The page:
an intermediate stage with a first CMOS inverter having a p-channel MOS FET and the p-channel MOS FET at its source terminal is connected to the supply voltage, and a second CMOS inverter having an n-channel MOS FET and the n-channel MOS FET at its source terminal is connected to ground, the inputs of both CMOS inverters of the intermediate stage are connected to the last input stage from amongst the one or more series-connected input stages, the source terminal of the n-channel MOS FET of the first CMOS inverter of the intermediate stage is connected to the source terminal of the p-channel MOS FET of the second CMOS inverter of the intermediate stage;
a delay stage with a CMOS inverter having a p-channel MOSFET and an n-channel MOS FET, the CMOS inverter is connected between the supply voltage and ground, whose input is connected to the output of the last input stage and whose output is connected to the source terminal of the n-channel MOS FET of the first CMOS inverter of the intermediate stage;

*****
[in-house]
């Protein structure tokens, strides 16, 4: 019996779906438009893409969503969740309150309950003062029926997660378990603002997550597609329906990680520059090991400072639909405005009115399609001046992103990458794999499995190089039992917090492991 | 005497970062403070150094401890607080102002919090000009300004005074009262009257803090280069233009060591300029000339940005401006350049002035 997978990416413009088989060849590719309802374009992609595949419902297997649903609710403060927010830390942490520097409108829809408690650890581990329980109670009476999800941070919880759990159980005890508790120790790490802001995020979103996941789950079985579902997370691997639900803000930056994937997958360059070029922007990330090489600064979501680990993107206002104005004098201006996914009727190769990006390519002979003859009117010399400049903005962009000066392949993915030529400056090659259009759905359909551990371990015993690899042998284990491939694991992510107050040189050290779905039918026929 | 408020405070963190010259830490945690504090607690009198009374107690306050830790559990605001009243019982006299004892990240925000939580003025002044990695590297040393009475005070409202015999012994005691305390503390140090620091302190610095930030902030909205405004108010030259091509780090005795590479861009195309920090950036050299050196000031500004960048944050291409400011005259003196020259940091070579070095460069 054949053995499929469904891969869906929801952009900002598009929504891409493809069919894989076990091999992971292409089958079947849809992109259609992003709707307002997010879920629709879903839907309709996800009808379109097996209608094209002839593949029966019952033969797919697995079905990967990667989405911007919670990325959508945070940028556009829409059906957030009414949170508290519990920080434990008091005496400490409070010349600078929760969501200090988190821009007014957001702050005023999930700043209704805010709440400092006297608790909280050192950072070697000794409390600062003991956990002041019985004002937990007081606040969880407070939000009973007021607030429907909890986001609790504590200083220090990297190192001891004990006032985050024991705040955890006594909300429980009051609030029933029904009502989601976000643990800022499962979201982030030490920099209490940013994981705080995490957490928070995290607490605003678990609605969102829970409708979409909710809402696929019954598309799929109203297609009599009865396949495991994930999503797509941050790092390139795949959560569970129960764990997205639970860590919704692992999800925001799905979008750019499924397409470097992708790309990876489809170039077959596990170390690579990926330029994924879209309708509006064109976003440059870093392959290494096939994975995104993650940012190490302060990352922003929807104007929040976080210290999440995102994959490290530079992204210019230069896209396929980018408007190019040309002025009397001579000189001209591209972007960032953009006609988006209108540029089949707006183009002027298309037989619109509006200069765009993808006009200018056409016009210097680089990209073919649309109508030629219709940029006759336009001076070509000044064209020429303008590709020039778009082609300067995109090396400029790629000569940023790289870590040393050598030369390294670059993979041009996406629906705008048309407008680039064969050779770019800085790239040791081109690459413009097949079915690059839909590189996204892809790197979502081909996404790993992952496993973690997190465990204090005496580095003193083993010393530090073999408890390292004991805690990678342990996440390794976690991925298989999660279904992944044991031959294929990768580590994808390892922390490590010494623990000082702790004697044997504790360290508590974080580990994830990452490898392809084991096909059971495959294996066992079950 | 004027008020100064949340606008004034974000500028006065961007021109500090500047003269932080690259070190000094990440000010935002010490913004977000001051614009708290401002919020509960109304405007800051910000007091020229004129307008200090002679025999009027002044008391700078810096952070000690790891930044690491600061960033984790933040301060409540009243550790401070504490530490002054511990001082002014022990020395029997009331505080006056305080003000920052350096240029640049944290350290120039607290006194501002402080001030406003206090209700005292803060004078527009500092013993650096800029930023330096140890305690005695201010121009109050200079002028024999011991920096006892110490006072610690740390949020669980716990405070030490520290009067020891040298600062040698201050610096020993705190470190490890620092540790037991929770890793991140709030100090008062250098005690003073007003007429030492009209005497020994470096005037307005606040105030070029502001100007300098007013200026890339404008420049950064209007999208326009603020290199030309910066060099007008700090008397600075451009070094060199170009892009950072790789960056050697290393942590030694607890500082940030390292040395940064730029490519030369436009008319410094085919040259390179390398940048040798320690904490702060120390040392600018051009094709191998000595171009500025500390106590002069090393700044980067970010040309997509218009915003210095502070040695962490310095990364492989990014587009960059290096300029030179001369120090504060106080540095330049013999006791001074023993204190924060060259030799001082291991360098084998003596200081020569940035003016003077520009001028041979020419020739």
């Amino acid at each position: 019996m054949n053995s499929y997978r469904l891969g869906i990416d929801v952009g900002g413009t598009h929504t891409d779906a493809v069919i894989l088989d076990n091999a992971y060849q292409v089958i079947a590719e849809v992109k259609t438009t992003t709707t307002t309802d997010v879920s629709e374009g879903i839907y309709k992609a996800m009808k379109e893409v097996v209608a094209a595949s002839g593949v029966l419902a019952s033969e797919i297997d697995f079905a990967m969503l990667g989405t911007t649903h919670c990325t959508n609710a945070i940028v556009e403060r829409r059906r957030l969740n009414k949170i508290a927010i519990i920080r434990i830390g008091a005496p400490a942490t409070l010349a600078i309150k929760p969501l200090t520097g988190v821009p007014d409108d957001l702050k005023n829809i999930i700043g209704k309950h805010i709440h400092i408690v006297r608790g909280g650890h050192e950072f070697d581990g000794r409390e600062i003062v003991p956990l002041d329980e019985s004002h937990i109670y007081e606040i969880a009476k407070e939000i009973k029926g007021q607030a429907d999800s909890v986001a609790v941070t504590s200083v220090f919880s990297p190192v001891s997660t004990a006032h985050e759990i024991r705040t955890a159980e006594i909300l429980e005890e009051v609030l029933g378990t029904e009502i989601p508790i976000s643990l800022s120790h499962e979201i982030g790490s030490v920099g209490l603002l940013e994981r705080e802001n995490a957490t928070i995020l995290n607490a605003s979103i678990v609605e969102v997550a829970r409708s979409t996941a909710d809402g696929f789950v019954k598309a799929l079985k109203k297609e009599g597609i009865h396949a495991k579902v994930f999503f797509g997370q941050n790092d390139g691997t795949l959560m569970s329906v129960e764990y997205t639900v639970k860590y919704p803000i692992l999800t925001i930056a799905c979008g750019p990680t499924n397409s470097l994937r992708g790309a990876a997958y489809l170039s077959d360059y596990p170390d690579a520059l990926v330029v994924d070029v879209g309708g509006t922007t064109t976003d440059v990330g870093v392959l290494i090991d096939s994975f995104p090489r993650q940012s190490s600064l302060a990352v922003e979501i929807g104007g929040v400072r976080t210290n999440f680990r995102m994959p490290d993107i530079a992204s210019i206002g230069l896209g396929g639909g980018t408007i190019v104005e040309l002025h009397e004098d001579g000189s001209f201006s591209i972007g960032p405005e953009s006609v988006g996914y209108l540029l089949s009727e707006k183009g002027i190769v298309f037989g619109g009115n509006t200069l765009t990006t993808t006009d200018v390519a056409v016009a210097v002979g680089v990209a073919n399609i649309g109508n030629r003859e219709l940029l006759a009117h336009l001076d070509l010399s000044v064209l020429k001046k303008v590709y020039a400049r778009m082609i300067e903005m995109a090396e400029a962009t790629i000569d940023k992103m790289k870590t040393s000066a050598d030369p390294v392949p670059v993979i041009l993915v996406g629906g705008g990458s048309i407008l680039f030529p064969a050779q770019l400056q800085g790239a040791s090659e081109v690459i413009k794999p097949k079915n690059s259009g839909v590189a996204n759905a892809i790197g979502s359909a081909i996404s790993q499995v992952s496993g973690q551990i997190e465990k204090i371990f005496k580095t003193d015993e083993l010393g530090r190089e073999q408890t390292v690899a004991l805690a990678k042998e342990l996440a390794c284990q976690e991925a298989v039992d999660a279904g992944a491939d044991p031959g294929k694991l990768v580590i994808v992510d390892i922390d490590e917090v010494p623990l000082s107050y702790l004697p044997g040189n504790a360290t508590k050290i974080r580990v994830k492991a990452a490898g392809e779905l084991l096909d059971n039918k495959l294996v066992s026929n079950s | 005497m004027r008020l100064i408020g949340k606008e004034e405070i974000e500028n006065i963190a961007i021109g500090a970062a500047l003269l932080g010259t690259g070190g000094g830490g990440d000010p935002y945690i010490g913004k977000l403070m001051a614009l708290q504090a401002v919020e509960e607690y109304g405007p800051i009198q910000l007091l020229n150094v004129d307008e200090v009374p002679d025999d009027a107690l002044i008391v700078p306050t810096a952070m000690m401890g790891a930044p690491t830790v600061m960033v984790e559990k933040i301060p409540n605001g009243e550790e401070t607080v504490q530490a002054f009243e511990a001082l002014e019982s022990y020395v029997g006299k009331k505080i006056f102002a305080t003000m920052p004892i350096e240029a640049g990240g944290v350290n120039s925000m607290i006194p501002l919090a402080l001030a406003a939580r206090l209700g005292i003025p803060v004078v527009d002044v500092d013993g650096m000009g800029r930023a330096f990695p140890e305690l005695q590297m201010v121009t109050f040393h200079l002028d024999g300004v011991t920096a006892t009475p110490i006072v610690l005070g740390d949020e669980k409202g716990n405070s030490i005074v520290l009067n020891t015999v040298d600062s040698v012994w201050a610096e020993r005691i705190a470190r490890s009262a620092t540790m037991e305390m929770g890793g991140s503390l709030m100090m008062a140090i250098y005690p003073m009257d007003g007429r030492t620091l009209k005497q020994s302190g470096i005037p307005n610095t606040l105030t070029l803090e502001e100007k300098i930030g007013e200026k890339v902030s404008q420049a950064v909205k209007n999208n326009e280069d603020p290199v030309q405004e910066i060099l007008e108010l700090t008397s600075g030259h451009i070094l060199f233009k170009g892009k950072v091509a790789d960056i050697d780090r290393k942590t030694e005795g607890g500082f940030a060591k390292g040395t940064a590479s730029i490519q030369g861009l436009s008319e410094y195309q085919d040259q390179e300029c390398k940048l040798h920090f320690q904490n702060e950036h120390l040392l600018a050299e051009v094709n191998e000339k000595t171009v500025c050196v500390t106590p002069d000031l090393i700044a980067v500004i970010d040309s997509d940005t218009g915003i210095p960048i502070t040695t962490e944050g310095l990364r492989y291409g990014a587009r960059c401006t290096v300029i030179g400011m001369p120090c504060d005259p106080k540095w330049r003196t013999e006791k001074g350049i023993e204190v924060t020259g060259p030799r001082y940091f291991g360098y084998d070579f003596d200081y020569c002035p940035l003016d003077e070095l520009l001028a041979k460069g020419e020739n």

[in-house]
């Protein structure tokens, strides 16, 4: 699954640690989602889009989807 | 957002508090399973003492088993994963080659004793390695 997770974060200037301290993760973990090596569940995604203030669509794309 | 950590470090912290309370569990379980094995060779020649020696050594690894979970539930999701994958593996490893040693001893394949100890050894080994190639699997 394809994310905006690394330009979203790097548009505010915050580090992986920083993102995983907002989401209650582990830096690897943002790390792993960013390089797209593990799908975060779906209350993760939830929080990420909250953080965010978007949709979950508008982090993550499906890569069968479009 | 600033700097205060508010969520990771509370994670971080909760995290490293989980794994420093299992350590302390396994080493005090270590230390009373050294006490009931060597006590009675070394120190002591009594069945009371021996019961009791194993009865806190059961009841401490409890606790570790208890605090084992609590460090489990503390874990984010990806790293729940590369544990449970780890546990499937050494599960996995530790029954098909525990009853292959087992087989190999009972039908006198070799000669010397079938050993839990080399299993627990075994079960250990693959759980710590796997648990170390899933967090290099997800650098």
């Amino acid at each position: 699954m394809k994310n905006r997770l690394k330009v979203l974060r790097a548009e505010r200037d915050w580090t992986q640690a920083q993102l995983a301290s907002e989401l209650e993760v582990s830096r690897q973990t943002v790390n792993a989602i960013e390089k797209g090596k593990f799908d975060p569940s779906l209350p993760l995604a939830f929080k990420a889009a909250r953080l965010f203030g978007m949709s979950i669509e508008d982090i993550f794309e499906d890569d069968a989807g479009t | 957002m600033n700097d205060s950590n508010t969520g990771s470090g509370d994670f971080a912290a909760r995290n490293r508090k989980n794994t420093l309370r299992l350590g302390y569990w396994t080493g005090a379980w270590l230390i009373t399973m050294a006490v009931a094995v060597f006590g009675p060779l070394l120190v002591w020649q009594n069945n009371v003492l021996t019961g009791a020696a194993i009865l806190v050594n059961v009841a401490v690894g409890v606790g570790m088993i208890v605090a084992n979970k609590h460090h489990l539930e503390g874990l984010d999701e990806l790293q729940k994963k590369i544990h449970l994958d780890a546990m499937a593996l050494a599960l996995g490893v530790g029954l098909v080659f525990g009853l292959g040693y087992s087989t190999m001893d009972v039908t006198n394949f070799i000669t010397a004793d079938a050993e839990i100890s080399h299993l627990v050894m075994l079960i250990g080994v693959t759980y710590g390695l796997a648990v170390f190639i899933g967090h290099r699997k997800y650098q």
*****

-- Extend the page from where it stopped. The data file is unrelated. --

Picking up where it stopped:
an output stage with a p-channel MOS FET whose gate terminal is connected to the output of the first CMOS inverter of the intermediate stage and whose source terminal is connected to the supply voltage, and an n-channel MOS FET whose gate terminal is connected to the output of the second CMOS inverter of the intermediate stage, and whose source terminal is connected to ground, the drain connections of both of the two MOS FETs of the output stage are connected to each other and to the output port, and the W/L ratio of the p-channel MOS FET of the output stage exceeds the W/L ratio of the p-channel MOS FET of the first CMOS inverter of the intermediate stage by a pre-determined value; and